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Mike Miller admits he considered retiring after last year, but happy to be back

Miami Heat forward Mike Miller (13) is congratulated by Shane Battier, left, after scoring during the second half of an NBA basketball game against the Orlando Magic in Orlando, Fla., on Dec. 31, 2012. photo courtesy of Associated Press

Mike Miller is "completely, 100 percent satisfied" with his NBA career, he told The Daily Republic Friday afternoon.

After helping the Miami Heat to an NBA championship last season, the Mitchell native returned to the league despite fighting back, ankle and sports hernia injuries at the end of the year. The Heat's series-clinching game against the Oklahoma City Thunder was a standout one for Miller, who netted 23 points on 7-of-8 shooting from behind the three-point line.

After the great end to last year, Miller admitted he pondered retirement in the offseason. But he decided to return to the team and he's helped Miami to one of the best records in the NBA at 42-14. After defeating the Memphis Grizzlies Friday night, the Heat are riding a 13-game win streak.

"The reason I thought about it last year was because of the situation with my back," said Miller, who did not have back surgery in the offseason but got healthy through rehabilitation. "I was completely transparent and open with everyone in the organization that if I felt like I was going to be just a roster spot and just collect a check and I wouldn't have a chance to help the team, then I would retire. But I was able to see great doctors, do a lot of rehab and I feel great right now.

"As long as that stays the way it is, I have a few years after this year left on my contract and if I feel like I can help teams or this team, which I feel I can right now, then I'll be playing. If not, I'll make the decision and be completely happy."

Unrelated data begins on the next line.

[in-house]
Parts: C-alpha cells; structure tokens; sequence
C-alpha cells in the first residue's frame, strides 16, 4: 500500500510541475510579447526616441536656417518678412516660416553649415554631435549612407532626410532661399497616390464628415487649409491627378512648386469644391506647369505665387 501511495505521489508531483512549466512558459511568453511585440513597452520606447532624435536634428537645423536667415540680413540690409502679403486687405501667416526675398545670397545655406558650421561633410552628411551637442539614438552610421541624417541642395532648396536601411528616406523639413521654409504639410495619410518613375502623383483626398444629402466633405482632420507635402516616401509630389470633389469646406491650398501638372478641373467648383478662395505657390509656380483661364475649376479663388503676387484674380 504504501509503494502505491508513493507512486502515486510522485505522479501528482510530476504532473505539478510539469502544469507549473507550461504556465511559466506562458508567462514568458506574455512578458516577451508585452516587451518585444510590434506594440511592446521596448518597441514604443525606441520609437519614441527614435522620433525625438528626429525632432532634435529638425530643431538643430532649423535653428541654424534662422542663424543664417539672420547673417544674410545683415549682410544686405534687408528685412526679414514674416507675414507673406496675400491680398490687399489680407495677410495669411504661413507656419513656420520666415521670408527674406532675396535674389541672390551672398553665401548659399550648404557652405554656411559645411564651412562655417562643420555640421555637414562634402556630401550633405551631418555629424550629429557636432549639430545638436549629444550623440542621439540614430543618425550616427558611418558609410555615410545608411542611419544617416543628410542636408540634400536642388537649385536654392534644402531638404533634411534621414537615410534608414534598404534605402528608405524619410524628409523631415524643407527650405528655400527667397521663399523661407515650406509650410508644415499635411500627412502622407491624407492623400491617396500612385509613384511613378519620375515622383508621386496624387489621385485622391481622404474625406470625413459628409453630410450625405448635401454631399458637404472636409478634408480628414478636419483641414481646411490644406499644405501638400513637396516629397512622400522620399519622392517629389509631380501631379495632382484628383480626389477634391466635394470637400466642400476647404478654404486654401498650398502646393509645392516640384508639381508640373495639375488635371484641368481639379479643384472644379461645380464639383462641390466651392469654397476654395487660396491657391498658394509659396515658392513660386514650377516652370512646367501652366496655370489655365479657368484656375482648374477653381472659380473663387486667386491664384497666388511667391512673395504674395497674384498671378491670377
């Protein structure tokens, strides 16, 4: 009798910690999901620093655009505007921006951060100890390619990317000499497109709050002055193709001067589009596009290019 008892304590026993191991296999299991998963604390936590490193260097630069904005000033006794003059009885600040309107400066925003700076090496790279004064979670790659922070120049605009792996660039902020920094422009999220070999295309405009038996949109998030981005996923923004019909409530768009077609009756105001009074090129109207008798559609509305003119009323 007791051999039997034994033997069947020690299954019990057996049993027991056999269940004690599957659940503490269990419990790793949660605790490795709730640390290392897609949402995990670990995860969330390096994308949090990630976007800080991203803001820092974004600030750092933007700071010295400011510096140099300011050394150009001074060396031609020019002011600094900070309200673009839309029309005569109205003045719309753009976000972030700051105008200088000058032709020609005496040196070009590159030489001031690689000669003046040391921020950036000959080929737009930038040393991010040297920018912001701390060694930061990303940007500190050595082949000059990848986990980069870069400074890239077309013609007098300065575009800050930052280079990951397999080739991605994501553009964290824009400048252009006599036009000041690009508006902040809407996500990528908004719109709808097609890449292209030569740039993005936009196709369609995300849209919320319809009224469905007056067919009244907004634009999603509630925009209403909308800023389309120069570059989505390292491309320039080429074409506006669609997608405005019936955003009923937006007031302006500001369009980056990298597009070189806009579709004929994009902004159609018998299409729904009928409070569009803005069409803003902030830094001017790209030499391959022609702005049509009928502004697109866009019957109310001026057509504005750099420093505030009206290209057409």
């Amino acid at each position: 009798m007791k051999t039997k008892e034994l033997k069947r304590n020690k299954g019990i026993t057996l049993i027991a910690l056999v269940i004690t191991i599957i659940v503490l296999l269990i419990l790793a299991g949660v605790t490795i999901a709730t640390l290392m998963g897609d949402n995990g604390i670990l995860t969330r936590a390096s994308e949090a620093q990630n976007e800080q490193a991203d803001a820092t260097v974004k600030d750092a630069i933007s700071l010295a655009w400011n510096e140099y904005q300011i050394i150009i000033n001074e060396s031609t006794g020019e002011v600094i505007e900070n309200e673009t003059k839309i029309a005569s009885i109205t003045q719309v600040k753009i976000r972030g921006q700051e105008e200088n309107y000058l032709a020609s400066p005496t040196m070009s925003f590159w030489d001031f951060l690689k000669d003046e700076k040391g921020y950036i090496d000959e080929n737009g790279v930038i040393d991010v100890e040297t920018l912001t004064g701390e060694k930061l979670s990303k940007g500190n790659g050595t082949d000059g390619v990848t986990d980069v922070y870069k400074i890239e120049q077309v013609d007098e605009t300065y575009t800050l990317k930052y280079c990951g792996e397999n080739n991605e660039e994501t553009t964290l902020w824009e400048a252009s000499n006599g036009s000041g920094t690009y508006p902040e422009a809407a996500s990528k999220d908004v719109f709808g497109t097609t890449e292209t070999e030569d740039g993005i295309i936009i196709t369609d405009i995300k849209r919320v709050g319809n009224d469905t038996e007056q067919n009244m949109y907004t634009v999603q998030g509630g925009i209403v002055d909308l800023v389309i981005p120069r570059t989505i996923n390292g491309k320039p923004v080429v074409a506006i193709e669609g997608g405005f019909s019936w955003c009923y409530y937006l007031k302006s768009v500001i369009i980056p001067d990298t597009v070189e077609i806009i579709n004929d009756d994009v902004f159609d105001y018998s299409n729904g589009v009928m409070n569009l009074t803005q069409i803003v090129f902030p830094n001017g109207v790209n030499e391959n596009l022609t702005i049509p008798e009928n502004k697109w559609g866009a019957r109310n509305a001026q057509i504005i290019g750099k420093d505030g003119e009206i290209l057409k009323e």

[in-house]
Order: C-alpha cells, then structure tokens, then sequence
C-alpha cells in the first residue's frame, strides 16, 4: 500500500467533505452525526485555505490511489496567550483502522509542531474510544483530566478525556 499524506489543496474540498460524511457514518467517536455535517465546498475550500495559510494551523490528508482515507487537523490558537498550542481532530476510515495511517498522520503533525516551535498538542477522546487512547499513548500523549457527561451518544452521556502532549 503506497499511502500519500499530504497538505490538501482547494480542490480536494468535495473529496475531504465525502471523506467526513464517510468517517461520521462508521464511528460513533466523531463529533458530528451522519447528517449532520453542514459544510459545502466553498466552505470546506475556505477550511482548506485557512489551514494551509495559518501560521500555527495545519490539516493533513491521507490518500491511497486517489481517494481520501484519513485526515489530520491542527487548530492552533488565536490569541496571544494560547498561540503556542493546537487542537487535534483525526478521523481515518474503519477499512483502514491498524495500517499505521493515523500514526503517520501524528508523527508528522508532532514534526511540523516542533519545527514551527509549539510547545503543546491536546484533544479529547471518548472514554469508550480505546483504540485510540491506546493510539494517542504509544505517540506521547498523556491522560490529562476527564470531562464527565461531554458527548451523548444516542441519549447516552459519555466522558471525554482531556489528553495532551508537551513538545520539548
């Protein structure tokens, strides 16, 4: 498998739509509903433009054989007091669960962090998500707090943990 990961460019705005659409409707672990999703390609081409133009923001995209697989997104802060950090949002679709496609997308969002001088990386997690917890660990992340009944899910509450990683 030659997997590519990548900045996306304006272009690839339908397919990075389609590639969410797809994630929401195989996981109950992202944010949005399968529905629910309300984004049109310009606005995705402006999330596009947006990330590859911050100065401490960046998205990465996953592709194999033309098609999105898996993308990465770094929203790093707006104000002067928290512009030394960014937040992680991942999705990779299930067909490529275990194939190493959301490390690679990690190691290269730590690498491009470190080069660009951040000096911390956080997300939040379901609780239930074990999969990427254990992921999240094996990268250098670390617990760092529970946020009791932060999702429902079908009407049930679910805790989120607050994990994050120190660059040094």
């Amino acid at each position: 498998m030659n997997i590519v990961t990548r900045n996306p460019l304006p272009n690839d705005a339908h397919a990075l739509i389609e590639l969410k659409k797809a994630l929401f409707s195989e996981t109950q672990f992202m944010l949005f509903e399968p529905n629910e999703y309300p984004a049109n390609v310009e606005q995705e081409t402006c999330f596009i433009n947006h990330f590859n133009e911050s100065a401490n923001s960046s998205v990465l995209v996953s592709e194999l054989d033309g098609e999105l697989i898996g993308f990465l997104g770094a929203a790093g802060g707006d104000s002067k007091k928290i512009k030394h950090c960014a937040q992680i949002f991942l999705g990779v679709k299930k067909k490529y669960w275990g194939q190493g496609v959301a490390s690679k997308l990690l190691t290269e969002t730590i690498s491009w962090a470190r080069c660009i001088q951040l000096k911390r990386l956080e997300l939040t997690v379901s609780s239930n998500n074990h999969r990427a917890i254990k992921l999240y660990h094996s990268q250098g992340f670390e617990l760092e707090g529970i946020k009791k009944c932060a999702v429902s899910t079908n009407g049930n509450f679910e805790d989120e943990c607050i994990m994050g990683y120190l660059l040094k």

In 2010, Miller was a free agent who signed a five-year, $25 million contract with the Heat after stops with Orlando, Memphis, Minnesota and Washington. Perhaps his best season of his career came with Memphis in 2005-06, when he averaged 13.7 points, 5.4 rebounds and 2.7 assists and was named the NBA's sixth man of the year.

He played in 41 games his first year with Miami and 39 games last year despite playing through injuries. Recently, he's missed time because of an ear infection. Friday night, Miller did not get on the court and has been out since Feb. 8. Before the game, Miller said he's healthy and looking to help the team any way possible.

This year, he's averaging 3.6 points and 2.1 rebounds per game. On Christmas, Miller reached a milestone in his career of scoring his 10,000th career point in the NBA. He is the 48th active player to hit the mark, and it's just another of the many achievements he's earned.

"If someone would have told me 16 years ago when I left Mitchell, South Dakota, to go to the University of Florida that I would be a rookie of the year, the sixth man of the year, score 10,000 career points and have an NBA championship, I would have thought they were crazy," Miller said. " ... I'm happy to be where I'm at, and I'll make any decision down the path I need to when it's time to."

Miller realizes the great run he's had playing professionally. He's not certain when he'll start thinking more about retirement. This season is his 13th year in the NBA and he has tallied 10,054 points.

"I take it day by day," Miller said. "I've had a great run. I feel really, really good and healthy right now, which is the most important thing. The kids are happy with me being with the Miami Heat, so I'm going to continue to focus on being healthy and work hard every day. "Whatever path I choose when it's time to choose that path, I'm going to make that decision and go full speed ahead with it."

Miller has three children with his wife, Jennifer, a former University of Florida volleyball player.

It was announced in November that Miller will be inducted to the South Dakota High School Basketball Hall of Fame later this month. Because the Heat have games scheduled the day before and after the induction, Miller will not be able to attend the banquet. He said his parents, Tom and Sheryl, will likely represent him at the ceremony, held March 23 in Madison.

As a high school player for the Mitchell Kernels, Miller scored a school-record 1,743 points in his career, which ran from 1995 to 1998. He holds six Mitchell High School basketball records and helped the Kernels to a pair of state titles.

"You never expect to be in the hall of fames anywhere," Miller said. "To have my name be apart of that and South Dakota basketball forever is exciting."

Miller and the Heat are back in action at noon Sunday, when they travel to play the New York Knicks. The game is being televised nationally on ABC.

"Obviously coming off a championship the expectations are there," Miller said. "Everyone is aiming for us like they have when this team was put together. We're playing at the highest level right now and it's a lot of fun being a part of this group."